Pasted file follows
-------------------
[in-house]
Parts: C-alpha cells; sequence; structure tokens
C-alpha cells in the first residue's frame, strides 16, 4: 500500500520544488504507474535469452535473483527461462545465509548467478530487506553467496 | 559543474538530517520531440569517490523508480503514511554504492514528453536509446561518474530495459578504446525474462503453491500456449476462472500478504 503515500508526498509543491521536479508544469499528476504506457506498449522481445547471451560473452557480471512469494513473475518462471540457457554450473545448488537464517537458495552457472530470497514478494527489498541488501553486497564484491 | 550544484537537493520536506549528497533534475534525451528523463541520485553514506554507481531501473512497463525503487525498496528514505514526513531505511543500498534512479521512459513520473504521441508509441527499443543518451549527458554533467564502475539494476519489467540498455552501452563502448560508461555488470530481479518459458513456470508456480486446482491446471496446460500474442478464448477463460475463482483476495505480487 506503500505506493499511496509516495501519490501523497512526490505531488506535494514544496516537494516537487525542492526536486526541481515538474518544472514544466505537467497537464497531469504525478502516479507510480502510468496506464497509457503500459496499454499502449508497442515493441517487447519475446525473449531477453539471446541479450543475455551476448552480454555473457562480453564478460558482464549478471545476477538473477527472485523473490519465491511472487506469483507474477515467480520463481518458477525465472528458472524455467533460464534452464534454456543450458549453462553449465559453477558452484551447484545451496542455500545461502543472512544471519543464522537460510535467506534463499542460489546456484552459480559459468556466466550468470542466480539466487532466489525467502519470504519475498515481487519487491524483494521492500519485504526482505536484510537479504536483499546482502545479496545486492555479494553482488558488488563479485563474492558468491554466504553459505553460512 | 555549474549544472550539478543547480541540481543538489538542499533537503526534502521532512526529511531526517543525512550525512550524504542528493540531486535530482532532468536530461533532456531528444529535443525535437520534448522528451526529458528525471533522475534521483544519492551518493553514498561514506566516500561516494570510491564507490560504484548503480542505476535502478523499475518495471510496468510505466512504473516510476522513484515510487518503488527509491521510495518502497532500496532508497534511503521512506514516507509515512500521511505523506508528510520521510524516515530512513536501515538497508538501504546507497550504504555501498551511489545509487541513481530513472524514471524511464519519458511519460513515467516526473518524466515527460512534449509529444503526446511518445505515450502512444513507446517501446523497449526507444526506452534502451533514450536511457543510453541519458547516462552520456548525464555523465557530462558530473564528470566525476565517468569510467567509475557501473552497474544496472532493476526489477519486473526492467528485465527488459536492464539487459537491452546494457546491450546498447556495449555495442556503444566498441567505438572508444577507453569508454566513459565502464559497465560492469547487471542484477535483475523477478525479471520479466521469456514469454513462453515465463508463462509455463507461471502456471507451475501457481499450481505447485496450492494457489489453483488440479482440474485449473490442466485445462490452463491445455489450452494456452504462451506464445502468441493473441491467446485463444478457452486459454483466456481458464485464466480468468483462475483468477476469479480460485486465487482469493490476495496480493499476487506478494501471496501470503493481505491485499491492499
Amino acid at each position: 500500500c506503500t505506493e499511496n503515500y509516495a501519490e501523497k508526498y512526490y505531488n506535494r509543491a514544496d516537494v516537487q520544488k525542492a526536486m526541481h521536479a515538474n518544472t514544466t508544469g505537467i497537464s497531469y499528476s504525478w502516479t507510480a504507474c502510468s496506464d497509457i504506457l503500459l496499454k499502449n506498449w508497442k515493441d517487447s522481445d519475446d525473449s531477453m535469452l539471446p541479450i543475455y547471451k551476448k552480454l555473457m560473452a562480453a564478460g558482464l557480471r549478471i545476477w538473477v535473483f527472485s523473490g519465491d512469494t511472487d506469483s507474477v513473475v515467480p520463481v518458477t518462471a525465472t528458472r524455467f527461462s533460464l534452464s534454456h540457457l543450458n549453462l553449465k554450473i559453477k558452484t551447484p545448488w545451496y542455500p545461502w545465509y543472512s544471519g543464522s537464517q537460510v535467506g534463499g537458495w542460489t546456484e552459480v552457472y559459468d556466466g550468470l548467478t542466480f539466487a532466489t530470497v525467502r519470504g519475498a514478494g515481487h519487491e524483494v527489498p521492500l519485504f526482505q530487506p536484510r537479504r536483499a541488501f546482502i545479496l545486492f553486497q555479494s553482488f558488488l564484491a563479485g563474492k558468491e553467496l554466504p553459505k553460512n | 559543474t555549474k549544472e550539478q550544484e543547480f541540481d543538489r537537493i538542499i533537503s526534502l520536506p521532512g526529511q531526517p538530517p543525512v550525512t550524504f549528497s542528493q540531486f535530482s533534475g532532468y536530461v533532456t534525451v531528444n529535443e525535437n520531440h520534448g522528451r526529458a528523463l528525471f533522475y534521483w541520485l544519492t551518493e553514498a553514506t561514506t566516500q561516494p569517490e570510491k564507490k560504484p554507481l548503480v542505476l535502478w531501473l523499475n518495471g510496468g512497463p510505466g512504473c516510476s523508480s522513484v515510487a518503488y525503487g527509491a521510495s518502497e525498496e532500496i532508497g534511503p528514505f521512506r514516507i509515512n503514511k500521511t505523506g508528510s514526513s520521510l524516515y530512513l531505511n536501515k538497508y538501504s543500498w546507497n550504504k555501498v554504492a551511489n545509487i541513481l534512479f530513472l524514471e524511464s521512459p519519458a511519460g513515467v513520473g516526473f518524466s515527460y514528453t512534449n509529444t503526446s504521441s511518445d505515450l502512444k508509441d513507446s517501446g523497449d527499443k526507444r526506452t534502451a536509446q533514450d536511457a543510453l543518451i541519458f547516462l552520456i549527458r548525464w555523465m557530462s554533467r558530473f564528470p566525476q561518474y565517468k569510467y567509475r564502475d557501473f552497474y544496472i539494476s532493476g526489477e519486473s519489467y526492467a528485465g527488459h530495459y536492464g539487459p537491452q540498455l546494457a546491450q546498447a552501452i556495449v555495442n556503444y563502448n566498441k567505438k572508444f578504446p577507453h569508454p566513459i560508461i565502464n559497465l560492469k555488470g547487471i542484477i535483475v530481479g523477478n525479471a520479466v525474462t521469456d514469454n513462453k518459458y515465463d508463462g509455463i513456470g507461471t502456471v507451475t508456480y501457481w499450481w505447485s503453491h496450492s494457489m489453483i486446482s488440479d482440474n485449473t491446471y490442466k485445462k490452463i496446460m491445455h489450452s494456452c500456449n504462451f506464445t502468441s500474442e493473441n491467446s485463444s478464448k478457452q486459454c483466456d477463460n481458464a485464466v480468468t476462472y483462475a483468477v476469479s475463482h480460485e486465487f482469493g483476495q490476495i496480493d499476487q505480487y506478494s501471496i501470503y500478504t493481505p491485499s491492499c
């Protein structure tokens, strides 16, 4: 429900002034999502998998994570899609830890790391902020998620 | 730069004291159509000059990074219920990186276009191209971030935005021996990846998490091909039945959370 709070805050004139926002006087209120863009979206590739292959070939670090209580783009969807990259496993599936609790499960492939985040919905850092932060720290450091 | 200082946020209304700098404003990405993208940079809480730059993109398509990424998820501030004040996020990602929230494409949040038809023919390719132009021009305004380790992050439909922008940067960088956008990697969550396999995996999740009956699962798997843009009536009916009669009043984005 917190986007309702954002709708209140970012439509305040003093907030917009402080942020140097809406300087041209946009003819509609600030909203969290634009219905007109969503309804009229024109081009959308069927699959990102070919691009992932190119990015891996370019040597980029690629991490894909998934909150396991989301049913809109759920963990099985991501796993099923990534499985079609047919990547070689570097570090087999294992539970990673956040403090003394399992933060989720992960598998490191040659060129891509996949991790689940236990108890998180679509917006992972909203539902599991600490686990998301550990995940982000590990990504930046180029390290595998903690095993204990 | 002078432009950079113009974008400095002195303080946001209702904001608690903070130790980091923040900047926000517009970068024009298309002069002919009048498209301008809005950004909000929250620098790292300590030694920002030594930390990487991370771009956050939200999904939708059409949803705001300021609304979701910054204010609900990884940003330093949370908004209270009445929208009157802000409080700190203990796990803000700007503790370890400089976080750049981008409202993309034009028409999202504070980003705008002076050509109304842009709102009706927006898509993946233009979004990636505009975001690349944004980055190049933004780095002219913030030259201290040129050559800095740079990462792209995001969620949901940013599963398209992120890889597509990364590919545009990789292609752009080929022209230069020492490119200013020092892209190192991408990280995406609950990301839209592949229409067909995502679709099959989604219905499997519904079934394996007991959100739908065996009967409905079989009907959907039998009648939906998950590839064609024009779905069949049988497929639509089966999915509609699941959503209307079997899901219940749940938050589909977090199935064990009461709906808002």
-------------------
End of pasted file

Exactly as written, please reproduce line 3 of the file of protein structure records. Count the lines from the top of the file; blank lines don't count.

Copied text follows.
C-alpha cells in the first residue's frame, strides 16, 4: 500500500520544488504507474535469452535473483527461462545465509548467478530487506553467496 | 559543474538530517520531440569517490523508480503514511554504492514528453536509446561518474530495459578504446525474462503453491500456449476462472500478504 503515500508526498509543491521536479508544469499528476504506457506498449522481445547471451560473452557480471512469494513473475518462471540457457554450473545448488537464517537458495552457472530470497514478494527489498541488501553486497564484491 | 550544484537537493520536506549528497533534475534525451528523463541520485553514506554507481531501473512497463525503487525498496528514505514526513531505511543500498534512479521512459513520473504521441508509441527499443543518451549527458554533467564502475539494476519489467540498455552501452563502448560508461555488470530481479518459458513456470508456480486446482491446471496446460500474442478464448477463460475463482483476495505480487 506503500505506493499511496509516495501519490501523497512526490505531488506535494514544496516537494516537487525542492526536486526541481515538474518544472514544466505537467497537464497531469504525478502516479507510480502510468496506464497509457503500459496499454499502449508497442515493441517487447519475446525473449531477453539471446541479450543475455551476448552480454555473457562480453564478460558482464549478471545476477538473477527472485523473490519465491511472487506469483507474477515467480520463481518458477525465472528458472524455467533460464534452464534454456543450458549453462553449465559453477558452484551447484545451496542455500545461502543472512544471519543464522537460510535467506534463499542460489546456484552459480559459468556466466550468470542466480539466487532466489525467502519470504519475498515481487519487491524483494521492500519485504526482505536484510537479504536483499546482502545479496545486492555479494553482488558488488563479485563474492558468491554466504553459505553460512 | 555549474549544472550539478543547480541540481543538489538542499533537503526534502521532512526529511531526517543525512550525512550524504542528493540531486535530482532532468536530461533532456531528444529535443525535437520534448522528451526529458528525471533522475534521483544519492551518493553514498561514506566516500561516494570510491564507490560504484548503480542505476535502478523499475518495471510496468510505466512504473516510476522513484515510487518503488527509491521510495518502497532500496532508497534511503521512506514516507509515512500521511505523506508528510520521510524516515530512513536501515538497508538501504546507497550504504555501498551511489545509487541513481530513472524514471524511464519519458511519460513515467516526473518524466515527460512534449509529444503526446511518445505515450502512444513507446517501446523497449526507444526506452534502451533514450536511457543510453541519458547516462552520456548525464555523465557530462558530473564528470566525476565517468569510467567509475557501473552497474544496472532493476526489477519486473526492467528485465527488459536492464539487459537491452546494457546491450546498447556495449555495442556503444566498441567505438572508444577507453569508454566513459565502464559497465560492469547487471542484477535483475523477478525479471520479466521469456514469454513462453515465463508463462509455463507461471502456471507451475501457481499450481505447485496450492494457489489453483488440479482440474485449473490442466485445462490452463491445455489450452494456452504462451506464445502468441493473441491467446485463444478457452486459454483466456481458464485464466480468468483462475483468477476469479480460485486465487482469493490476495496480493499476487506478494501471496501470503493481505491485499491492499